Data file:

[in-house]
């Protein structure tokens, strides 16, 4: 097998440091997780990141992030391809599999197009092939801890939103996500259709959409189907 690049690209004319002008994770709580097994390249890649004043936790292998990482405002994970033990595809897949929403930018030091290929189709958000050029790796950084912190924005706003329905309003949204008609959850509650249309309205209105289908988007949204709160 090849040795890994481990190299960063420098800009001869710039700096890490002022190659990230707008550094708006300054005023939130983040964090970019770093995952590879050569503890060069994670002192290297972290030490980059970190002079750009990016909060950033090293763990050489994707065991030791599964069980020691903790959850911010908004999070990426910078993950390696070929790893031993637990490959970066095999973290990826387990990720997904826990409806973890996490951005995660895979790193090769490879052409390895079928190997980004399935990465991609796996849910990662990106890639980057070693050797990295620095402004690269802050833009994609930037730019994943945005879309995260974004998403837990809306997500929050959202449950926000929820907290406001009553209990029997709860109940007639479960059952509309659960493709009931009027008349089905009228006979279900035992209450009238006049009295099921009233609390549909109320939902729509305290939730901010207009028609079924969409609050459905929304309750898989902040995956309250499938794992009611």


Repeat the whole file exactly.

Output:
[in-house]
């Protein structure tokens, strides 16, 4: 097998440091997780990141992030391809599999197009092939801890939103996500259709959409189907 690049690209004319002008994770709580097994390249890649004043936790292998990482405002994970033990595809897949929403930018030091290929189709958000050029790796950084912190924005706003329905309003949204008609959850509650249309309205209105289908988007949204709160 090849040795890994481990190299960063420098800009001869710039700096890490002022190659990230707008550094708006300054005023939130983040964090970019770093995952590879050569503890060069994670002192290297972290030490980059970190002079750009990016909060950033090293763990050489994707065991030791599964069980020691903790959850911010908004999070990426910078993950390696070929790893031993637990490959970066095999973290990826387990990720997904826990409806973890996490951005995660895979790193090769490879052409390895079928190997980004399935990465991609796996849910990662990106890639980057070693050797990295620095402004690269802050833009994609930037730019994943945005879309995260974004998403837990809306997500929050959202449950926000929820907290406001009553209990029997709860109940007639479960059952509309659960493709009931009027008349089905009228006979279900035992209450009238006049009295099921009233609390549909109320939902729509305290939730901010207009028609079924969409609050459905929304309750898989902040995956309250499938794992009611």